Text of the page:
2021 Heart of St. Luke Honoree: James Bratager
How does a kid growing up outside Miami, Florida, end up teaching history at St. Luke School for 30 years? It has been quite a journey.
I was born in Hialeah, Florida, in 1960 to Pete and Alice Bratager. I was the fourth of five sons. No sisters. My brothers are Steve, Danny, Don, and Reid. I went to Immaculate Conception School, which the Sisters of Mercy ran. They were from a place called Enniskillen, North Ireland. Awesome educators. Then I attended St. Joseph Minor Seminary in Oak Brook. I did not graduate from there because the seminary closed in May 1977 and I found myself back in Hialeah going to Hialeah Senior High School. It was culture shock. I went from a class of seven to a class of 870. After my year at HHS, I went to Miami Dade North Community College. It was there that I learned about the University of Illinois at Chicago (UIC). UIC accepted me for the fall 1979 term. I had to get ready to move to Chicago.
My college years at UIC went very fast. I originally majored in Spanish but switched to history mid-sophomore year. I graduated in June 1983. Pete and Alice were pretty proud of me. It was fantastic to see them in the stands as I walked back to my seat with my blue-and-orange U of I diploma. Besides my studies, I spent a significant amount of time at the JP II Newman Center. I found out about the Catholic Teachers Education Program (CTEP). So upon leaving UIC, I decided to teach in the Archdiocese of Chicago.
My first school was St. Bernardine in Forest Park. My tenure there went from 1983–1986. I thoroughly enjoy my first school. Mr. Crannell was an excellent principal. In 1986 I moved to Quincy, Illinois, to attend Our Lady of the Angels Seminary and 18 months were spent there while I took my philosophy classes. Besides learning a ton about philosophy, I also learned that I was not called to the Franciscans. So back to Chicago for me.
In 1988 I obtained a teaching position at St. Matthias School in the city near Western and Lawrence. The school, too, was a positive experience for me. But religious life still beckoned. I was drawn to St. Bede Abbey in Peru, Illinois. After a lengthy process, I started living the life of a monk on 01 January 1991. I enjoyed my life as a monk, but I knew in my heart that God was not calling me to that abbey. I left the abbey in June 1991. Once again, I turned to the Archdiocese to see if there was a teaching position open. There were two: St. Cajetan on Western and St. Luke. I was offered contracts at both schools. Ultimately, I chose to sign with St. Luke. I gave my signed contract to Dr. Wynne in the end of May 1991.
My tenure at St. Luke started that August. I still remember the interview with Dr. Wynne and the question: “Mr. Bratager, do you think you would be able to create a geography program that focused on non-USA and non-European countries?” My response was yes. I could teach about Latin America, Africa, and Asia. “Very good, I want St. Luke students to be geographically and historically literate.”
In my orientation I met two amazing women: Stephenie Sutton and the late Becky Noble. The friendship has lasted all these years. And I have been here ever since. I have taught history, geography, religion, Spanish, reading, and study skills. In 2013 I received my master’s degree from Loyola University in Chicago. I also attended some 13 summer institutes at Yale University. I was published on the Yale web site twice. Two of my lesson plans were picked.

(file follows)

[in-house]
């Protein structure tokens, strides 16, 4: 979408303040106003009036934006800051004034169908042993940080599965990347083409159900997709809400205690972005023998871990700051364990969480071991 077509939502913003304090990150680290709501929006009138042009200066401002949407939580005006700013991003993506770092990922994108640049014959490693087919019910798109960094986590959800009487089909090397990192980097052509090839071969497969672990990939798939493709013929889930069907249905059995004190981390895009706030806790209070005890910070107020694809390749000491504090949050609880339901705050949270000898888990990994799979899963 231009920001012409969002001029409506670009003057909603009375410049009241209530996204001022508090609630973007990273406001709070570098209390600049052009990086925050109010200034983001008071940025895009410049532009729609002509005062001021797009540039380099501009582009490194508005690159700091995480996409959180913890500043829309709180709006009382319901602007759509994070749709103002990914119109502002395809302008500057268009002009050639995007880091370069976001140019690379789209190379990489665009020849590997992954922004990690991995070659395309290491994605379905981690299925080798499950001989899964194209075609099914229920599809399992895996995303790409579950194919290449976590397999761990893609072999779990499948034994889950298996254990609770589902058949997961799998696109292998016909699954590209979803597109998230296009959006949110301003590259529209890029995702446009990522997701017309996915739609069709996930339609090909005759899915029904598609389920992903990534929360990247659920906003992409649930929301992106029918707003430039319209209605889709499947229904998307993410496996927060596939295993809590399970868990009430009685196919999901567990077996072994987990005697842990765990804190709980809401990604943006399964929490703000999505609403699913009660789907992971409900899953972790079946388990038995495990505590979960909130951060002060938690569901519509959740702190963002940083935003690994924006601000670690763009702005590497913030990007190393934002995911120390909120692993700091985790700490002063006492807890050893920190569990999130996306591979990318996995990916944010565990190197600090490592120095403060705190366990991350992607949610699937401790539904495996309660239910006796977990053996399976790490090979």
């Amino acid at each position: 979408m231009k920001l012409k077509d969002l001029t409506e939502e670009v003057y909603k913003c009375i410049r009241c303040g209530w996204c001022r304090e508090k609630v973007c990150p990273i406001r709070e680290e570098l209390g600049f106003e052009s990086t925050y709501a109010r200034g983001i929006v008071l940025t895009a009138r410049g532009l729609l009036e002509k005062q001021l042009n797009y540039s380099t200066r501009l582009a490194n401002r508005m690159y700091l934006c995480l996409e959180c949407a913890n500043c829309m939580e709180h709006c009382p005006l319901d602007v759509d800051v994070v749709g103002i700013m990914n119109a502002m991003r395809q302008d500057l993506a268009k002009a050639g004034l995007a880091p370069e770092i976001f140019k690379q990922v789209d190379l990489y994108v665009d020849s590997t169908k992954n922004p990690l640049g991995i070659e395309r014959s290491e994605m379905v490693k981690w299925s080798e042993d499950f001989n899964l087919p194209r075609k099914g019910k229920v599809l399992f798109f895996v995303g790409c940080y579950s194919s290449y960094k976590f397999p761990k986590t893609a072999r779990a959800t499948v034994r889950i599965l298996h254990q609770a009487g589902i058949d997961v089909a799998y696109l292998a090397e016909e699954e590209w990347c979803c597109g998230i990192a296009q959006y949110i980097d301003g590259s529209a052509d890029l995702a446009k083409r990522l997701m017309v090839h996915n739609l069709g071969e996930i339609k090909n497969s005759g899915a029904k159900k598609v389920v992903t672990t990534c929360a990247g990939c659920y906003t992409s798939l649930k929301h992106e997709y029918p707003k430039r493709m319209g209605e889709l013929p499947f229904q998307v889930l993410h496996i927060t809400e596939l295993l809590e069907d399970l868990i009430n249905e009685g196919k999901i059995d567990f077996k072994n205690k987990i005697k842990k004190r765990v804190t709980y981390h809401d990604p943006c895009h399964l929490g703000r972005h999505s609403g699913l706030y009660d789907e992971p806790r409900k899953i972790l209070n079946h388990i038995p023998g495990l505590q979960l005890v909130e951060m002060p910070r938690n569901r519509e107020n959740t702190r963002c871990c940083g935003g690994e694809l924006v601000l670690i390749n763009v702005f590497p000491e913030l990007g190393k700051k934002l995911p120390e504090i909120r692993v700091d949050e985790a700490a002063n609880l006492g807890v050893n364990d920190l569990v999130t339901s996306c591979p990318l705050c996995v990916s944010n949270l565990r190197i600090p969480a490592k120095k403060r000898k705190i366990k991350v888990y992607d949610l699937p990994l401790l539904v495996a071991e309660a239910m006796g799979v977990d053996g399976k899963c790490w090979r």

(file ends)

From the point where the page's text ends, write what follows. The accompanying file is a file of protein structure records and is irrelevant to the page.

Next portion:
We have gone to nationals twice for National History Day at the University of Maryland: once in 2013 (Goslin and Padula) and again in 2018 (Hicks).
Two other events that happened: Eugene Rinaldi was student historian for Illinois in 1994. Matt Wurtzback won the 1996 Sun Times essay contest: What Would I Do If I Were Elected President. He won a week’s trip to Washington, D.C.
The 7th graders enjoy the yearly trip to Springfield. The 8th graders enjoy doing the Chicago Metro History Fair. Teaching here has been a tremendously fulfilling experience. St. Luke has wonderful and generous families, supportive colleagues, respectful students, great priests, and competent leadership. I have had tremendous peace of mind. I know I could have gone to other school districts but I know I would not have been as happy and content as I am now.
So that is pretty much how I got to St. Luke and decided to stay. I have enjoyed my time here. It is a great place to teach. Even though the Lord did not call me to marriage or religious life, I have had a life-long vocation of teaching. What more important thing can you teach a child than to make sure their relationship with Christ is right? Everything flows out of that relationship. Proclaiming Christ in today’s world is exceedingly important.
I saw a quote from Bishop Estevez that I thought was apropos: God’s merciful will is always surprising. He has not disappointed me here at St. Luke School. In the years that remain I want to recommit to the new evangelization and the teaching of the virtues in a classroom that is imbued with Benedictine stability and Franciscan joy.
In closing, let me circle back to my four brothers. As the years played out, my brothers gifted the family six nieces and nephews. Those six have gifted the family with seven great-nieces and nephews. They keep “Tio” very busy and on his toes!
I spend a great deal of time in West Palm Beach with my brothers Danny and Don and their wives Barb and Sherry and my niece Kathleen and in Raleigh, N.C., with my nephew Eric and his family and my niece Christina and her family.
Since I started this reflection with a quote, let me end with one from St. Junipero Serra: Siempre adelante / nunca atras (“Always forward, never back”). I do not know what God’s will is for me over the next years, but I am open to it. Thank you for everything these past three decades. Keep calm and Bearcat on…